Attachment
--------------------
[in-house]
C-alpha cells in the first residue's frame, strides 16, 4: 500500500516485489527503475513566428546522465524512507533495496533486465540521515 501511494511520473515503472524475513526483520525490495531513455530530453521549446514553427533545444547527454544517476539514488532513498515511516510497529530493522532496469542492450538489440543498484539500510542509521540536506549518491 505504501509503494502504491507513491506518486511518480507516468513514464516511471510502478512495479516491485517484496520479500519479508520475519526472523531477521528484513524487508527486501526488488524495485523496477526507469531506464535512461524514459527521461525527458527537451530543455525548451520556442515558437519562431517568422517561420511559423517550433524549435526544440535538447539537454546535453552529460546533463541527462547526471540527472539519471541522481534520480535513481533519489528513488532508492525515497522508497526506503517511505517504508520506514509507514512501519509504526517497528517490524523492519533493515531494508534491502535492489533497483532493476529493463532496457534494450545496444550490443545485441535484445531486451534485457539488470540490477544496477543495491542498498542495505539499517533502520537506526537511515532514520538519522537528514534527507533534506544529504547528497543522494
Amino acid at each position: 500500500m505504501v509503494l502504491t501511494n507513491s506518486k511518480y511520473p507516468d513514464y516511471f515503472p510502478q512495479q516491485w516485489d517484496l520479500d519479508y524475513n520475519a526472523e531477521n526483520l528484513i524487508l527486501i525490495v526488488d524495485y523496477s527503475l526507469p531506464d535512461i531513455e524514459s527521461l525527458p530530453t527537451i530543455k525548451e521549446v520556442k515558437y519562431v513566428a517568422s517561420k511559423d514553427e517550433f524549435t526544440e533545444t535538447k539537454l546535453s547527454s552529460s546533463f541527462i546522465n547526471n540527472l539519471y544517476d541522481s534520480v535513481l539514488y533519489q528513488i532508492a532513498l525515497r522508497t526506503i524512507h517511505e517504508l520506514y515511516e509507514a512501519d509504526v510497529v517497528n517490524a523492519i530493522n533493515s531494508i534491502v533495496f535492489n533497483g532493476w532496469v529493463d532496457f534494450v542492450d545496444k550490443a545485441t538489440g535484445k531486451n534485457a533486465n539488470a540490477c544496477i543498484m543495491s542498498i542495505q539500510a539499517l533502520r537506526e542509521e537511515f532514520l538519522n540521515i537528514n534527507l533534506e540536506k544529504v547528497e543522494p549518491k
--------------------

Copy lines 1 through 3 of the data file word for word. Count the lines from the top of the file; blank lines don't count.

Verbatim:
[in-house]
C-alpha cells in the first residue's frame, strides 16, 4: 500500500516485489527503475513566428546522465524512507533495496533486465540521515 501511494511520473515503472524475513526483520525490495531513455530530453521549446514553427533545444547527454544517476539514488532513498515511516510497529530493522532496469542492450538489440543498484539500510542509521540536506549518491 505504501509503494502504491507513491506518486511518480507516468513514464516511471510502478512495479516491485517484496520479500519479508520475519526472523531477521528484513524487508527486501526488488524495485523496477526507469531506464535512461524514459527521461525527458527537451530543455525548451520556442515558437519562431517568422517561420511559423517550433524549435526544440535538447539537454546535453552529460546533463541527462547526471540527472539519471541522481534520480535513481533519489528513488532508492525515497522508497526506503517511505517504508520506514509507514512501519509504526517497528517490524523492519533493515531494508534491502535492489533497483532493476529493463532496457534494450545496444550490443545485441535484445531486451534485457539488470540490477544496477543495491542498498542495505539499517533502520537506526537511515532514520538519522537528514534527507533534506544529504547528497543522494
Amino acid at each position: 500500500m505504501v509503494l502504491t501511494n507513491s506518486k511518480y511520473p507516468d513514464y516511471f515503472p510502478q512495479q516491485w516485489d517484496l520479500d519479508y524475513n520475519a526472523e531477521n526483520l528484513i524487508l527486501i525490495v526488488d524495485y523496477s527503475l526507469p531506464d535512461i531513455e524514459s527521461l525527458p530530453t527537451i530543455k525548451e521549446v520556442k515558437y519562431v513566428a517568422s517561420k511559423d514553427e517550433f524549435t526544440e533545444t535538447k539537454l546535453s547527454s552529460s546533463f541527462i546522465n547526471n540527472l539519471y544517476d541522481s534520480v535513481l539514488y533519489q528513488i532508492a532513498l525515497r522508497t526506503i524512507h517511505e517504508l520506514y515511516e509507514a512501519d509504526v510497529v517497528n517490524a523492519i530493522n533493515s531494508i534491502v533495496f535492489n533497483g532493476w532496469v529493463d532496457f534494450v542492450d545496444k550490443a545485441t538489440g535484445k531486451n534485457a533486465n539488470a540490477c544496477i543498484m543495491s542498498i542495505q539500510a539499517l533502520r537506526e542509521e537511515f532514520l538519522n540521515i537528514n534527507l533534506e540536506k544529504v547528497e543522494p549518491k